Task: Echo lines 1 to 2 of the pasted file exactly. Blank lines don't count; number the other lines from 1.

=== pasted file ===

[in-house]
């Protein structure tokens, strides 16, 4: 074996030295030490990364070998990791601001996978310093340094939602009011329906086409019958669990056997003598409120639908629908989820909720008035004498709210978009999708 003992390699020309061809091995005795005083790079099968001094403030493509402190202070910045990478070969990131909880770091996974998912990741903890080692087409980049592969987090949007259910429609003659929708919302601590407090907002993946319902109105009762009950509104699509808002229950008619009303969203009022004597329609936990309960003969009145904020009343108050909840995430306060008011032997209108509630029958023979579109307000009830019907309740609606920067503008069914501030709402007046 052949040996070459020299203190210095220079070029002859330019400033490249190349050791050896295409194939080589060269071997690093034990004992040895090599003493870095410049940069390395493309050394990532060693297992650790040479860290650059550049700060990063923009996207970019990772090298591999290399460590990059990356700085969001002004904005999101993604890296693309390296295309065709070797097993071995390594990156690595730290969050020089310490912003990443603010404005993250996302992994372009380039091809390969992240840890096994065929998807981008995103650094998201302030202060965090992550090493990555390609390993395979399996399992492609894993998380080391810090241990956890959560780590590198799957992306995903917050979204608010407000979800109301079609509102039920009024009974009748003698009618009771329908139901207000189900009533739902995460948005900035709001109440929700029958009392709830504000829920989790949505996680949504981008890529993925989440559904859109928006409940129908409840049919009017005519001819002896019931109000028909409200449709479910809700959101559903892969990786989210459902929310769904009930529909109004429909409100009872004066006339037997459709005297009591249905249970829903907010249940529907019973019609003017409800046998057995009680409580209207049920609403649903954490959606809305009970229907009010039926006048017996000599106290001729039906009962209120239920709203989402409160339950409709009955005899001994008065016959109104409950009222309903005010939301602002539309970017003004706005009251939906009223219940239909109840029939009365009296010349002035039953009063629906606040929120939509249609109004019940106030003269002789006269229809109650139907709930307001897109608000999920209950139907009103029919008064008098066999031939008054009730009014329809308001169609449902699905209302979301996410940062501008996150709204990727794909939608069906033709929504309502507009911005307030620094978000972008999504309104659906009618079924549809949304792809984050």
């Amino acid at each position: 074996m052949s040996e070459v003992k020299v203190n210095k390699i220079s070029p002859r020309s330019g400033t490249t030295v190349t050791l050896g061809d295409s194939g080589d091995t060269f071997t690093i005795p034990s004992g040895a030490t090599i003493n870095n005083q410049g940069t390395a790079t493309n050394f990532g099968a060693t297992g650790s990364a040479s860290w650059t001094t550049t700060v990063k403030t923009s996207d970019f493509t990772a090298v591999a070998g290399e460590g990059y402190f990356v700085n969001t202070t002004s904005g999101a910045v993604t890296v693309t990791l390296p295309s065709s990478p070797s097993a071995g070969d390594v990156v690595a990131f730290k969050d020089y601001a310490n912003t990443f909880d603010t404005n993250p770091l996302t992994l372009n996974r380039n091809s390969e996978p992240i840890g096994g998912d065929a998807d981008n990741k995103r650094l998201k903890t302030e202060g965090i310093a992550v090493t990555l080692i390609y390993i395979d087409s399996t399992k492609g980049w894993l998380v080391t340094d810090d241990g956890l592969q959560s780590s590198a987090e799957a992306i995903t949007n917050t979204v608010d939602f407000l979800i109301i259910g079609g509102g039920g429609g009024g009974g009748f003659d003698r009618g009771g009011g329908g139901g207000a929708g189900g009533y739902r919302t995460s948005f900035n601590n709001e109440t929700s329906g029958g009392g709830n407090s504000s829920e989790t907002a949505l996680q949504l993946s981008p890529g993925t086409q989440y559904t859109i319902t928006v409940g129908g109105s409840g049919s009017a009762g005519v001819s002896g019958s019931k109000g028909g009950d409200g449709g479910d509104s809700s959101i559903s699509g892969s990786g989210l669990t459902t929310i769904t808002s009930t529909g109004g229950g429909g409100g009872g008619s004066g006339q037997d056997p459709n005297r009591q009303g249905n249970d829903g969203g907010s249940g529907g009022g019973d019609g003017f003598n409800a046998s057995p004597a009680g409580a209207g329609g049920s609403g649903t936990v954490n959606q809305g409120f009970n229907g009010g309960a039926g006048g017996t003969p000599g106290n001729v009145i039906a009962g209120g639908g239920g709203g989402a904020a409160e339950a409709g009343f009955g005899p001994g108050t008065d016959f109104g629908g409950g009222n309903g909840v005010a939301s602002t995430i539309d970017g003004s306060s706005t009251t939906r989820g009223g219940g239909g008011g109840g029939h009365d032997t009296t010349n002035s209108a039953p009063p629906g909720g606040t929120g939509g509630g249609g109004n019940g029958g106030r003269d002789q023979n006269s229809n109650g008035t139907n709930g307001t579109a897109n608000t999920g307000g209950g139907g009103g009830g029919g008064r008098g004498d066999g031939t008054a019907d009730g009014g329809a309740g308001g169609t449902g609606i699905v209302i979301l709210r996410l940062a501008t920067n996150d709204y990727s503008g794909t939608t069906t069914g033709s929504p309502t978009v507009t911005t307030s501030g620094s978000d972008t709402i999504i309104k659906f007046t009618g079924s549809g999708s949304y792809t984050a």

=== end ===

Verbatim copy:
[in-house]
């Protein structure tokens, strides 16, 4: 074996030295030490990364070998990791601001996978310093340094939602009011329906086409019958669990056997003598409120639908629908989820909720008035004498709210978009999708 003992390699020309061809091995005795005083790079099968001094403030493509402190202070910045990478070969990131909880770091996974998912990741903890080692087409980049592969987090949007259910429609003659929708919302601590407090907002993946319902109105009762009950509104699509808002229950008619009303969203009022004597329609936990309960003969009145904020009343108050909840995430306060008011032997209108509630029958023979579109307000009830019907309740609606920067503008069914501030709402007046 052949040996070459020299203190210095220079070029002859330019400033490249190349050791050896295409194939080589060269071997690093034990004992040895090599003493870095410049940069390395493309050394990532060693297992650790040479860290650059550049700060990063923009996207970019990772090298591999290399460590990059990356700085969001002004904005999101993604890296693309390296295309065709070797097993071995390594990156690595730290969050020089310490912003990443603010404005993250996302992994372009380039091809390969992240840890096994065929998807981008995103650094998201302030202060965090992550090493990555390609390993395979399996399992492609894993998380080391810090241990956890959560780590590198799957992306995903917050979204608010407000979800109301079609509102039920009024009974009748003698009618009771329908139901207000189900009533739902995460948005900035709001109440929700029958009392709830504000829920989790949505996680949504981008890529993925989440559904859109928006409940129908409840049919009017005519001819002896019931109000028909409200449709479910809700959101559903892969990786989210459902929310769904009930529909109004429909409100009872004066006339037997459709005297009591249905249970829903907010249940529907019973019609003017409800046998057995009680409580209207049920609403649903954490959606809305009970229907009010039926006048017996000599106290001729039906009962209120239920709203989402409160339950409709009955005899001994008065016959109104409950009222309903005010939301602002539309970017003004706005009251939906009223219940239909109840029939009365009296010349002035039953009063629906606040929120939509249609109004019940106030003269002789006269229809109650139907709930307001897109608000999920209950139907009103029919008064008098066999031939008054009730009014329809308001169609449902699905209302979301996410940062501008996150709204990727794909939608069906033709929504309502507009911005307030620094978000972008999504309104659906009618079924549809949304792809984050």